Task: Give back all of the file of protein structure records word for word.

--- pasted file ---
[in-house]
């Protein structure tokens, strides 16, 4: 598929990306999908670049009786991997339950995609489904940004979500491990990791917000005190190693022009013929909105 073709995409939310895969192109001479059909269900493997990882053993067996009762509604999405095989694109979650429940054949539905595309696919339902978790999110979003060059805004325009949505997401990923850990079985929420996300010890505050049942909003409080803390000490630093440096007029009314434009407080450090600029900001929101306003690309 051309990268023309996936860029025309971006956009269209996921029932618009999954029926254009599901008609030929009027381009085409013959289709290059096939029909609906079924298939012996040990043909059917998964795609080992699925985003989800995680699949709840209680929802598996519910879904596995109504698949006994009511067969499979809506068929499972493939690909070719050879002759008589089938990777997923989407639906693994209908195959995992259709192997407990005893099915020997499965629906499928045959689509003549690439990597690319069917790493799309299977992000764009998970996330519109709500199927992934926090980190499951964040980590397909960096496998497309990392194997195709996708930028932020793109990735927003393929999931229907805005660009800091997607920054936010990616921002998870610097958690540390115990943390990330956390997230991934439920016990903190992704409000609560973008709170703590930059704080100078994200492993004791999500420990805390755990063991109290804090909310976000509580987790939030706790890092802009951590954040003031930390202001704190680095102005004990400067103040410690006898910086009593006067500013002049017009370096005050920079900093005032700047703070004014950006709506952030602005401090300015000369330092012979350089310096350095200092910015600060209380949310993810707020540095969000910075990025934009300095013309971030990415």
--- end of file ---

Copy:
[in-house]
């Protein structure tokens, strides 16, 4: 598929990306999908670049009786991997339950995609489904940004979500491990990791917000005190190693022009013929909105 073709995409939310895969192109001479059909269900493997990882053993067996009762509604999405095989694109979650429940054949539905595309696919339902978790999110979003060059805004325009949505997401990923850990079985929420996300010890505050049942909003409080803390000490630093440096007029009314434009407080450090600029900001929101306003690309 051309990268023309996936860029025309971006956009269209996921029932618009999954029926254009599901008609030929009027381009085409013959289709290059096939029909609906079924298939012996040990043909059917998964795609080992699925985003989800995680699949709840209680929802598996519910879904596995109504698949006994009511067969499979809506068929499972493939690909070719050879002759008589089938990777997923989407639906693994209908195959995992259709192997407990005893099915020997499965629906499928045959689509003549690439990597690319069917790493799309299977992000764009998970996330519109709500199927992934926090980190499951964040980590397909960096496998497309990392194997195709996708930028932020793109990735927003393929999931229907805005660009800091997607920054936010990616921002998870610097958690540390115990943390990330956390997230991934439920016990903190992704409000609560973008709170703590930059704080100078994200492993004791999500420990805390755990063991109290804090909310976000509580987790939030706790890092802009951590954040003031930390202001704190680095102005004990400067103040410690006898910086009593006067500013002049017009370096005050920079900093005032700047703070004014950006709506952030602005401090300015000369330092012979350089310096350095200092910015600060209380949310993810707020540095969000910075990025934009300095013309971030990415």